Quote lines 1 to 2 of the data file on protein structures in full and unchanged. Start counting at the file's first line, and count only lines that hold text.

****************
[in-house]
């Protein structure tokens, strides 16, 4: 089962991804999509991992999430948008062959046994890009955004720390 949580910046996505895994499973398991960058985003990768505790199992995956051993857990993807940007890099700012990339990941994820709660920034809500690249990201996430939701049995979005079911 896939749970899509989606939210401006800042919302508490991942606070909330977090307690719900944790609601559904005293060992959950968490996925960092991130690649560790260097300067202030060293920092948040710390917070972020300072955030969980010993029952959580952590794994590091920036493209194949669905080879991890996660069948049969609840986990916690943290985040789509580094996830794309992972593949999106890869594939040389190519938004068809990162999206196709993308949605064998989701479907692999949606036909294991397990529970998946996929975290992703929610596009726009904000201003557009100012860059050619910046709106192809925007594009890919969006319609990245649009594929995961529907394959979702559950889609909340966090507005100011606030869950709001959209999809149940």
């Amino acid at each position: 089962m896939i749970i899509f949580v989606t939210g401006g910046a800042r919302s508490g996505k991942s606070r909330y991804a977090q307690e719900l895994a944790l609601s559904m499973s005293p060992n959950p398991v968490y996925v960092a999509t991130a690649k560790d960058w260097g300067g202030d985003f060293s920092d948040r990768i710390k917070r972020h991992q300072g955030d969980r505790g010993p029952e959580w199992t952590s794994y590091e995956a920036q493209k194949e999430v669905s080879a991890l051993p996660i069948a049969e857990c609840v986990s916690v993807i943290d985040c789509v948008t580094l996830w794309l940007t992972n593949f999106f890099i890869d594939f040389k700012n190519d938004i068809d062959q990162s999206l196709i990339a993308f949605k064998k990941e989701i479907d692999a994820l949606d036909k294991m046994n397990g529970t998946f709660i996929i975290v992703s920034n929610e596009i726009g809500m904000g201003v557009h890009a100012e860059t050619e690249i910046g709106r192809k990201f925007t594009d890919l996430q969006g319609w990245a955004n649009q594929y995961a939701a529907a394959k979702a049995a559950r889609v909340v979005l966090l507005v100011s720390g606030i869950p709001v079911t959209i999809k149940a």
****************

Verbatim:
[in-house]
């Protein structure tokens, strides 16, 4: 089962991804999509991992999430948008062959046994890009955004720390 949580910046996505895994499973398991960058985003990768505790199992995956051993857990993807940007890099700012990339990941994820709660920034809500690249990201996430939701049995979005079911 896939749970899509989606939210401006800042919302508490991942606070909330977090307690719900944790609601559904005293060992959950968490996925960092991130690649560790260097300067202030060293920092948040710390917070972020300072955030969980010993029952959580952590794994590091920036493209194949669905080879991890996660069948049969609840986990916690943290985040789509580094996830794309992972593949999106890869594939040389190519938004068809990162999206196709993308949605064998989701479907692999949606036909294991397990529970998946996929975290992703929610596009726009904000201003557009100012860059050619910046709106192809925007594009890919969006319609990245649009594929995961529907394959979702559950889609909340966090507005100011606030869950709001959209999809149940």